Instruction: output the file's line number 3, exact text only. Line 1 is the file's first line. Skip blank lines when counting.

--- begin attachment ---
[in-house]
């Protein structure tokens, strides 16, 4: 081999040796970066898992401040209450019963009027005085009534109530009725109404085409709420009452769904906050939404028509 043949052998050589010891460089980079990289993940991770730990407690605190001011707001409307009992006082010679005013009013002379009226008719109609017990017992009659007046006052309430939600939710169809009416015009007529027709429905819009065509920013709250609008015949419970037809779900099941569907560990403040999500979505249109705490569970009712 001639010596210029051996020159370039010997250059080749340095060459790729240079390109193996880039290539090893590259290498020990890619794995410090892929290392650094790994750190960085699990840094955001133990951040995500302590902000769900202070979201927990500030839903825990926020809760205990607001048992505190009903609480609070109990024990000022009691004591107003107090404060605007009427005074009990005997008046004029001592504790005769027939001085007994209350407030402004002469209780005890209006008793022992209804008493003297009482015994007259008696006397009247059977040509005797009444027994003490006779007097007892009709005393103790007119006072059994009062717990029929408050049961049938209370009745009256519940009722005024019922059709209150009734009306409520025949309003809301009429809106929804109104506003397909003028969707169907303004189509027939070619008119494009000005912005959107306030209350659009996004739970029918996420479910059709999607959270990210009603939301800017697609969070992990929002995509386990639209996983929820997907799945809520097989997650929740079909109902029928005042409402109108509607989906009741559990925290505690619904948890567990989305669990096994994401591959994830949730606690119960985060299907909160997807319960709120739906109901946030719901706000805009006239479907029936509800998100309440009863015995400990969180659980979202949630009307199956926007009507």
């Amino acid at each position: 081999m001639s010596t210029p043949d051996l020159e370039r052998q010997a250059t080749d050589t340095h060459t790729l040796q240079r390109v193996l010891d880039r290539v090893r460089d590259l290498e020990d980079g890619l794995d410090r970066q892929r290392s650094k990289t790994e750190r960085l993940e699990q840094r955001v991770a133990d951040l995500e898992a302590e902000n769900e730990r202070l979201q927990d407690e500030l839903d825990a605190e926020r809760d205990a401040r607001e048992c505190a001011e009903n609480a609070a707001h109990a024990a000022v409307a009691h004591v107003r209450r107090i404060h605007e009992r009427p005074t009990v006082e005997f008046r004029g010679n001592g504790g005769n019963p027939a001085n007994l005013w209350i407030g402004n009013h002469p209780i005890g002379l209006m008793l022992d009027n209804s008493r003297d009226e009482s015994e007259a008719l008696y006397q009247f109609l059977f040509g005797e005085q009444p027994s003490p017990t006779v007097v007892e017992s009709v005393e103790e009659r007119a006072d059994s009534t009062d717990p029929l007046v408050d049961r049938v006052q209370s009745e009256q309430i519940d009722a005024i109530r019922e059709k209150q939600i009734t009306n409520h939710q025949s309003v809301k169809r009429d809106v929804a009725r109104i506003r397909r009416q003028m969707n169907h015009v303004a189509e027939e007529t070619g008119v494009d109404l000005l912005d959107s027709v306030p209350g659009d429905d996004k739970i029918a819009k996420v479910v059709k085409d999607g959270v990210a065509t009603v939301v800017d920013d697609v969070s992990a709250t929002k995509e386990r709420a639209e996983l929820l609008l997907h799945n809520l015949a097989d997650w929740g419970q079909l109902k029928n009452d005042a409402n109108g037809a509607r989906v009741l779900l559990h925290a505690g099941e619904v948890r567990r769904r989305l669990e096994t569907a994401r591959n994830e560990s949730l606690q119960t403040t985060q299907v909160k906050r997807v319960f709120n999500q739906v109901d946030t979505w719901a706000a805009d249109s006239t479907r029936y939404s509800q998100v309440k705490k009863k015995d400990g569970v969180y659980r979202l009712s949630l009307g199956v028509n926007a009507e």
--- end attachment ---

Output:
């Amino acid at each position: 081999m001639s010596t210029p043949d051996l020159e370039r052998q010997a250059t080749d050589t340095h060459t790729l040796q240079r390109v193996l010891d880039r290539v090893r460089d590259l290498e020990d980079g890619l794995d410090r970066q892929r290392s650094k990289t790994e750190r960085l993940e699990q840094r955001v991770a133990d951040l995500e898992a302590e902000n769900e730990r202070l979201q927990d407690e500030l839903d825990a605190e926020r809760d205990a401040r607001e048992c505190a001011e009903n609480a609070a707001h109990a024990a000022v409307a009691h004591v107003r209450r107090i404060h605007e009992r009427p005074t009990v006082e005997f008046r004029g010679n001592g504790g005769n019963p027939a001085n007994l005013w209350i407030g402004n009013h002469p209780i005890g002379l209006m008793l022992d009027n209804s008493r003297d009226e009482s015994e007259a008719l008696y006397q009247f109609l059977f040509g005797e005085q009444p027994s003490p017990t006779v007097v007892e017992s009709v005393e103790e009659r007119a006072d059994s009534t009062d717990p029929l007046v408050d049961r049938v006052q209370s009745e009256q309430i519940d009722a005024i109530r019922e059709k209150q939600i009734t009306n409520h939710q025949s309003v809301k169809r009429d809106v929804a009725r109104i506003r397909r009416q003028m969707n169907h015009v303004a189509e027939e007529t070619g008119v494009d109404l000005l912005d959107s027709v306030p209350g659009d429905d996004k739970i029918a819009k996420v479910v059709k085409d999607g959270v990210a065509t009603v939301v800017d920013d697609v969070s992990a709250t929002k995509e386990r709420a639209e996983l929820l609008l997907h799945n809520l015949a097989d997650w929740g419970q079909l109902k029928n009452d005042a409402n109108g037809a509607r989906v009741l779900l559990h925290a505690g099941e619904v948890r567990r769904r989305l669990e096994t569907a994401r591959n994830e560990s949730l606690q119960t403040t985060q299907v909160k906050r997807v319960f709120n999500q739906v109901d946030t979505w719901a706000a805009d249109s006239t479907r029936y939404s509800q998100v309440k705490k009863k015995d400990g569970v969180y659980r979202l009712s949630l009307g199956v028509n926007a009507e």